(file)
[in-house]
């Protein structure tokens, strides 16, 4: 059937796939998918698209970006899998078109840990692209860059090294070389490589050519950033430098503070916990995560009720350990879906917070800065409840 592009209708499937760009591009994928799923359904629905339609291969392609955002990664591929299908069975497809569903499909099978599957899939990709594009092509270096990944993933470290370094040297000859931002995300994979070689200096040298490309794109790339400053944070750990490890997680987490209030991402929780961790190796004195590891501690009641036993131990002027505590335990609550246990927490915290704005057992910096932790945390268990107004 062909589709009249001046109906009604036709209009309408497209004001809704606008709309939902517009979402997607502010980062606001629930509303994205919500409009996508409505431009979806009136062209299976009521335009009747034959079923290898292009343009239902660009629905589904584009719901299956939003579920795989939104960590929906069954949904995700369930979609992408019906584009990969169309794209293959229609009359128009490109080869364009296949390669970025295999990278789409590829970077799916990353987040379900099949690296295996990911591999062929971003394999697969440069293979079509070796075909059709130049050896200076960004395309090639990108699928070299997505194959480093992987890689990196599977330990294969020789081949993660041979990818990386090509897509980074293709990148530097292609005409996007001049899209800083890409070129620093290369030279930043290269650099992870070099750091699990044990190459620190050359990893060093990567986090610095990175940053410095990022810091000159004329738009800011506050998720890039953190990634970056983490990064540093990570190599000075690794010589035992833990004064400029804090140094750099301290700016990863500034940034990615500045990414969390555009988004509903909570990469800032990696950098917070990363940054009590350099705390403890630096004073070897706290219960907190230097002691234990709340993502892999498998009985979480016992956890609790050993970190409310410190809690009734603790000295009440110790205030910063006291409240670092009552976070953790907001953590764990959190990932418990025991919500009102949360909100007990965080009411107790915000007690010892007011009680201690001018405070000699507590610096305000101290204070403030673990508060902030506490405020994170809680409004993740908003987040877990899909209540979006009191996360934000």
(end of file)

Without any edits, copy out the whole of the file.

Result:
[in-house]
């Protein structure tokens, strides 16, 4: 059937796939998918698209970006899998078109840990692209860059090294070389490589050519950033430098503070916990995560009720350990879906917070800065409840 592009209708499937760009591009994928799923359904629905339609291969392609955002990664591929299908069975497809569903499909099978599957899939990709594009092509270096990944993933470290370094040297000859931002995300994979070689200096040298490309794109790339400053944070750990490890997680987490209030991402929780961790190796004195590891501690009641036993131990002027505590335990609550246990927490915290704005057992910096932790945390268990107004 062909589709009249001046109906009604036709209009309408497209004001809704606008709309939902517009979402997607502010980062606001629930509303994205919500409009996508409505431009979806009136062209299976009521335009009747034959079923290898292009343009239902660009629905589904584009719901299956939003579920795989939104960590929906069954949904995700369930979609992408019906584009990969169309794209293959229609009359128009490109080869364009296949390669970025295999990278789409590829970077799916990353987040379900099949690296295996990911591999062929971003394999697969440069293979079509070796075909059709130049050896200076960004395309090639990108699928070299997505194959480093992987890689990196599977330990294969020789081949993660041979990818990386090509897509980074293709990148530097292609005409996007001049899209800083890409070129620093290369030279930043290269650099992870070099750091699990044990190459620190050359990893060093990567986090610095990175940053410095990022810091000159004329738009800011506050998720890039953190990634970056983490990064540093990570190599000075690794010589035992833990004064400029804090140094750099301290700016990863500034940034990615500045990414969390555009988004509903909570990469800032990696950098917070990363940054009590350099705390403890630096004073070897706290219960907190230097002691234990709340993502892999498998009985979480016992956890609790050993970190409310410190809690009734603790000295009440110790205030910063006291409240670092009552976070953790907001953590764990959190990932418990025991919500009102949360909100007990965080009411107790915000007690010892007011009680201690001018405070000699507590610096305000101290204070403030673990508060902030506490405020994170809680409004993740908003987040877990899909209540979006009191996360934000």